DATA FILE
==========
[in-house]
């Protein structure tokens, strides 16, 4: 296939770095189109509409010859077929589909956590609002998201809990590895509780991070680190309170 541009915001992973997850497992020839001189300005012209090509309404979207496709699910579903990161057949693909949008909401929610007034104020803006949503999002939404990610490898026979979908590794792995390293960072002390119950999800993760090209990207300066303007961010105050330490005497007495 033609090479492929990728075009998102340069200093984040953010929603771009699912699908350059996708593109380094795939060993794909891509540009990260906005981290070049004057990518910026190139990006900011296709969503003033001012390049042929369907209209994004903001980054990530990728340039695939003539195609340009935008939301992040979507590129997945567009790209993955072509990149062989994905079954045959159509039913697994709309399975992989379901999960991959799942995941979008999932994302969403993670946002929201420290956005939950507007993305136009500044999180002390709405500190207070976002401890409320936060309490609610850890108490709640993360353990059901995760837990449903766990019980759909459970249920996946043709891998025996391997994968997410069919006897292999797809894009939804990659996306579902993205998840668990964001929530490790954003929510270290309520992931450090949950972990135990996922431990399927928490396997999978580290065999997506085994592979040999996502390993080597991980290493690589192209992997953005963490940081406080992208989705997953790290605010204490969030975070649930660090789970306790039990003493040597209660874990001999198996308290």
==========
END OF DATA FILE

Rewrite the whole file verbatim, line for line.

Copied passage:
[in-house]
């Protein structure tokens, strides 16, 4: 296939770095189109509409010859077929589909956590609002998201809990590895509780991070680190309170 541009915001992973997850497992020839001189300005012209090509309404979207496709699910579903990161057949693909949008909401929610007034104020803006949503999002939404990610490898026979979908590794792995390293960072002390119950999800993760090209990207300066303007961010105050330490005497007495 033609090479492929990728075009998102340069200093984040953010929603771009699912699908350059996708593109380094795939060993794909891509540009990260906005981290070049004057990518910026190139990006900011296709969503003033001012390049042929369907209209994004903001980054990530990728340039695939003539195609340009935008939301992040979507590129997945567009790209993955072509990149062989994905079954045959159509039913697994709309399975992989379901999960991959799942995941979008999932994302969403993670946002929201420290956005939950507007993305136009500044999180002390709405500190207070976002401890409320936060309490609610850890108490709640993360353990059901995760837990449903766990019980759909459970249920996946043709891998025996391997994968997410069919006897292999797809894009939804990659996306579902993205998840668990964001929530490790954003929510270290309520992931450090949950972990135990996922431990399927928490396997999978580290065999997506085994592979040999996502390993080597991980290493690589192209992997953005963490940081406080992208989705997953790290605010204490969030975070649930660090789970306790039990003493040597209660874990001999198996308290």